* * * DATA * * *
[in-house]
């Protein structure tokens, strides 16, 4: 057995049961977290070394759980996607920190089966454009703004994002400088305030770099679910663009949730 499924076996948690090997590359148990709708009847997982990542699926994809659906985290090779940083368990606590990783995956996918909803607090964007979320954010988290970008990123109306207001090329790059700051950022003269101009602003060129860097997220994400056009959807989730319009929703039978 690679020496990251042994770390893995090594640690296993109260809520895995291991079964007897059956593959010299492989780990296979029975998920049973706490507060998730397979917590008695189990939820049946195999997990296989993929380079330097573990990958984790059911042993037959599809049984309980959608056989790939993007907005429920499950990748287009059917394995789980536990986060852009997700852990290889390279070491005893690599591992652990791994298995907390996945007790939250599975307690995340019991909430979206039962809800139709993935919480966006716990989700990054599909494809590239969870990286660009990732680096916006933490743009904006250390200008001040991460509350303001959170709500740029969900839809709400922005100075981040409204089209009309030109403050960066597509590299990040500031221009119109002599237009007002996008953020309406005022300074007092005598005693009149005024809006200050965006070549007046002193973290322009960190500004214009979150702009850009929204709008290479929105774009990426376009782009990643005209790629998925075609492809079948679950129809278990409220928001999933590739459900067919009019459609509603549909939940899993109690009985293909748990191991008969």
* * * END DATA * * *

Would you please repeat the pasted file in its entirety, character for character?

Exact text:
[in-house]
């Protein structure tokens, strides 16, 4: 057995049961977290070394759980996607920190089966454009703004994002400088305030770099679910663009949730 499924076996948690090997590359148990709708009847997982990542699926994809659906985290090779940083368990606590990783995956996918909803607090964007979320954010988290970008990123109306207001090329790059700051950022003269101009602003060129860097997220994400056009959807989730319009929703039978 690679020496990251042994770390893995090594640690296993109260809520895995291991079964007897059956593959010299492989780990296979029975998920049973706490507060998730397979917590008695189990939820049946195999997990296989993929380079330097573990990958984790059911042993037959599809049984309980959608056989790939993007907005429920499950990748287009059917394995789980536990986060852009997700852990290889390279070491005893690599591992652990791994298995907390996945007790939250599975307690995340019991909430979206039962809800139709993935919480966006716990989700990054599909494809590239969870990286660009990732680096916006933490743009904006250390200008001040991460509350303001959170709500740029969900839809709400922005100075981040409204089209009309030109403050960066597509590299990040500031221009119109002599237009007002996008953020309406005022300074007092005598005693009149005024809006200050965006070549007046002193973290322009960190500004214009979150702009850009929204709008290479929105774009990426376009782009990643005209790629998925075609492809079948679950129809278990409220928001999933590739459900067919009019459609509603549909939940899993109690009985293909748990191991008969």